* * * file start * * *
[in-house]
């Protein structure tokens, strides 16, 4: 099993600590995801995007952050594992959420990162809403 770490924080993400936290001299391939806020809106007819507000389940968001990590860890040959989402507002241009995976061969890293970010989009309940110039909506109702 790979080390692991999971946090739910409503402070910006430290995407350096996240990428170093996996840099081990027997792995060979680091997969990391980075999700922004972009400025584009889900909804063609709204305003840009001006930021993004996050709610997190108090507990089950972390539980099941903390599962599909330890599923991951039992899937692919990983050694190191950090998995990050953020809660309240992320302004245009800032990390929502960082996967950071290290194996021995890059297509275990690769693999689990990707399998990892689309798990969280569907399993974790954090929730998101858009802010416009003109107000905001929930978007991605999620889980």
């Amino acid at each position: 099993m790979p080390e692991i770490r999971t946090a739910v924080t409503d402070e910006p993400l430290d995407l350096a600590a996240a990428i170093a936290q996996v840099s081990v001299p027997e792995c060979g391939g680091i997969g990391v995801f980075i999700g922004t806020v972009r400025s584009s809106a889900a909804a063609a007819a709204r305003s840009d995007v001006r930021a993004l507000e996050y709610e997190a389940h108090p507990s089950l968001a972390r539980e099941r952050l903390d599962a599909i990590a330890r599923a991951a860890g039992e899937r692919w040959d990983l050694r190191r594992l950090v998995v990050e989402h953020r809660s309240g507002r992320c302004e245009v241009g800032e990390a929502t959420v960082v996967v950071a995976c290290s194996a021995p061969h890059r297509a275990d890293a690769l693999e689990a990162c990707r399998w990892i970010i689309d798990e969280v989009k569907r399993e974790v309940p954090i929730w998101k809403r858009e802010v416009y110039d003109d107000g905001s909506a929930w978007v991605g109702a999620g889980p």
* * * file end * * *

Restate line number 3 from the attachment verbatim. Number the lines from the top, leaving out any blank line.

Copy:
């Amino acid at each position: 099993m790979p080390e692991i770490r999971t946090a739910v924080t409503d402070e910006p993400l430290d995407l350096a600590a996240a990428i170093a936290q996996v840099s081990v001299p027997e792995c060979g391939g680091i997969g990391v995801f980075i999700g922004t806020v972009r400025s584009s809106a889900a909804a063609a007819a709204r305003s840009d995007v001006r930021a993004l507000e996050y709610e997190a389940h108090p507990s089950l968001a972390r539980e099941r952050l903390d599962a599909i990590a330890r599923a991951a860890g039992e899937r692919w040959d990983l050694r190191r594992l950090v998995v990050e989402h953020r809660s309240g507002r992320c302004e245009v241009g800032e990390a929502t959420v960082v996967v950071a995976c290290s194996a021995p061969h890059r297509a275990d890293a690769l693999e689990a990162c990707r399998w990892i970010i689309d798990e969280v989009k569907r399993e974790v309940p954090i929730w998101k809403r858009e802010v416009y110039d003109d107000g905001s909506a929930w978007v991605g109702a999620g889980p």